OTTAWA/DELAWARE COUNTY – Recorded cell phone wiretap conversations and text messages, linking Delaware and Ottawa County attorney Winston H. Connor II with Slint Tate’s drug ring, were released to the media on Wednesday, Aug. 30 by Oklahoma Judicial District 13 District Attorney Kenny Wright.
Wright confirmed Wednesday, Connor is under investigation in connection with Tate’s RICO [Racketeering Influenced and Corrupt Organization] drug ring, for his possible involvement in the destruction of evidence, an instance of assault and battery, and an alleged solicitation for murder.
Wright said he provided copies of the wiretaps to state and federal investigators. He also plans to present the evidence to the Oklahoma Bar Association’s general counsel.
Copies of the wiretaps have also been provided to each defense attorney connected to Tate's drug activities.
Connor, Wright said, may face criminal charges in connection to the wiretap evidence, and also disbarment from the bar association for “potential professional misconduct.” As of press time, no charges have been filed.
When contacted, by phone and text message, about his possible involvement with the Slint Tate wiretap, Connor replied by text “I had ‘no involvement’.” He did not answer subsequent messages.
Tate's drug organization is accused of distributing marijuana and methamphetamine ranging from a few grams to multiple pounds, as well as the crimes of breaking and entering, obtaining stolen property, assaults, and additional criminal activity in northeast Oklahoma.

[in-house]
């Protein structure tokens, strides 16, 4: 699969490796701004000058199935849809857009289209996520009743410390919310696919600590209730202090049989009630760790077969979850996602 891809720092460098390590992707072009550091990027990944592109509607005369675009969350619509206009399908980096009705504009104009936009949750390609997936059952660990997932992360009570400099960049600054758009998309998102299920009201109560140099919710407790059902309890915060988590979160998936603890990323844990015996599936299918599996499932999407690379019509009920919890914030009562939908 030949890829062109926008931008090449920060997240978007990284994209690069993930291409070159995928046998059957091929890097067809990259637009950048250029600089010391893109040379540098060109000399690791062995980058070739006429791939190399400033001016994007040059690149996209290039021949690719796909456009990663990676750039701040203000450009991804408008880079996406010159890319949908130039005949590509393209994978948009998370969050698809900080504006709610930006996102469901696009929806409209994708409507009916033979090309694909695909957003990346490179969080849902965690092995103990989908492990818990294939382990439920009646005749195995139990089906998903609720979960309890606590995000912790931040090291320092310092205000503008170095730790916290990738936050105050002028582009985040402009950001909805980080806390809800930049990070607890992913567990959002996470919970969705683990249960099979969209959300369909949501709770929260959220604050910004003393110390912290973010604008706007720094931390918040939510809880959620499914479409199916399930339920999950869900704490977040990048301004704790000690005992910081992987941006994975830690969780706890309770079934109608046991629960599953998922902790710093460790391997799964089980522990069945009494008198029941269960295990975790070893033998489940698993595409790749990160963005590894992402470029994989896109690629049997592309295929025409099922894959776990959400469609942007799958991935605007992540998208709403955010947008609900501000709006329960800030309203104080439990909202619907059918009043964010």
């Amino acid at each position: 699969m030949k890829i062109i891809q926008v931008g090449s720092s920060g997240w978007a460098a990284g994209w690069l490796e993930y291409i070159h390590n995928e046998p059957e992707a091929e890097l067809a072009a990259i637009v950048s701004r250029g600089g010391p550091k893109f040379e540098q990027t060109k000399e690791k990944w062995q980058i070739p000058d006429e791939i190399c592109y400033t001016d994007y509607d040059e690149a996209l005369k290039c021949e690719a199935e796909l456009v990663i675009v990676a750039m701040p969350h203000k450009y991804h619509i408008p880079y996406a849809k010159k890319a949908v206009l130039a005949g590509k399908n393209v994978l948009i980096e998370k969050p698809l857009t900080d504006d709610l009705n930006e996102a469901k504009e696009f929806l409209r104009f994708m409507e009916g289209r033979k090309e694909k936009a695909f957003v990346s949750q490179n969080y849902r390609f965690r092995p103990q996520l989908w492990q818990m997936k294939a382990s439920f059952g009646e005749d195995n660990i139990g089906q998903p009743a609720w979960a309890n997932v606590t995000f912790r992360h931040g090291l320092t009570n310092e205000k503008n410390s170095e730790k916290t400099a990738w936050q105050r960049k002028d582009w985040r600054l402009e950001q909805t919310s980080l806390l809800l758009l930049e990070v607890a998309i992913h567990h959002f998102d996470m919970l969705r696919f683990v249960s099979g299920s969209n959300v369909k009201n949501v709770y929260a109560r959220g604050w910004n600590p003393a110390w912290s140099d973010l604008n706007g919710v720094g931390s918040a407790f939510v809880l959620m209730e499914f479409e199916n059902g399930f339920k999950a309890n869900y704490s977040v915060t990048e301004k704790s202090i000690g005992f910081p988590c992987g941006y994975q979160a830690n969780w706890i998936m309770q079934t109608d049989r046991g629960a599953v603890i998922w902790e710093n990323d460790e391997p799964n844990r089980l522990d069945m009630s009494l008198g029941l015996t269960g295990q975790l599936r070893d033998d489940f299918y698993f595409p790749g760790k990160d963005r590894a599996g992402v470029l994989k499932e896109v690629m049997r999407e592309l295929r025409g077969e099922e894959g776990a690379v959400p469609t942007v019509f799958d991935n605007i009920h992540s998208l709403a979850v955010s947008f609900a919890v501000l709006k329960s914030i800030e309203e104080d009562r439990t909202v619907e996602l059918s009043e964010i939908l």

Ottawa and Delaware County authorities made numerous arrests of Tate’s associates in May 2016, in what Wright has described as one of the bigger meth and marijuana rings in Oklahoma.
At least 28 defendants faced felony charges in connection to the ring's criminal activities. The Delaware County cases have since been transferred to Ottawa County District Court for prosecution.
Tate, 33, is serving a life sentence, with out the possibility of parole, at Oklahoma State Penitentiary in McAlester for killing Delaware County Sheriff’s Special Deputy Vernie Roberts on July 19, 1999, while Roberts and his wife, were transporting the then-juvenile offender to a detention facility.
About the wiretap
The wiretap involves approximately 150 to 200 hours of conversations and text messages from May 2016, to and from two different cell phones in Tate’s possession.
Initially introduced as part of the Ottawa County District Court cases involving RICO members and defendants Chon Huffman and Adam Wilderman, the wiretaps have since been entered into court record and were made available to the media this week.
Tate allegedly used the two phones from his prison cell to run his organization.
The wiretaps were obtained as part of the investigation into Tate’s RICO dealings by members of the District 13 [Delaware and Ottawa County] District Attorney’s Drug Taskforce, and the Oklahoma Bureau of Narcotics.
Wright said the wiretap was obtained through clearance from the Oklahoma Attorney General’s office, in accordance with state law.
In a telephone conversation, recorded by the wiretap at 1:14 p.m., on May 4, 2016, Tate contacted Connor at his law office in Jay, to discuss the theft of a blue Kia owned by one of Connor’s legal assistants.
In the conversation, an outraged Connor can be heard talking to Tate about the theft of Tiffany White Hopkins’ car by one of Tate's cohorts. Hopkins was also present during the call and Connor can be heard on the wiretap asking her questions.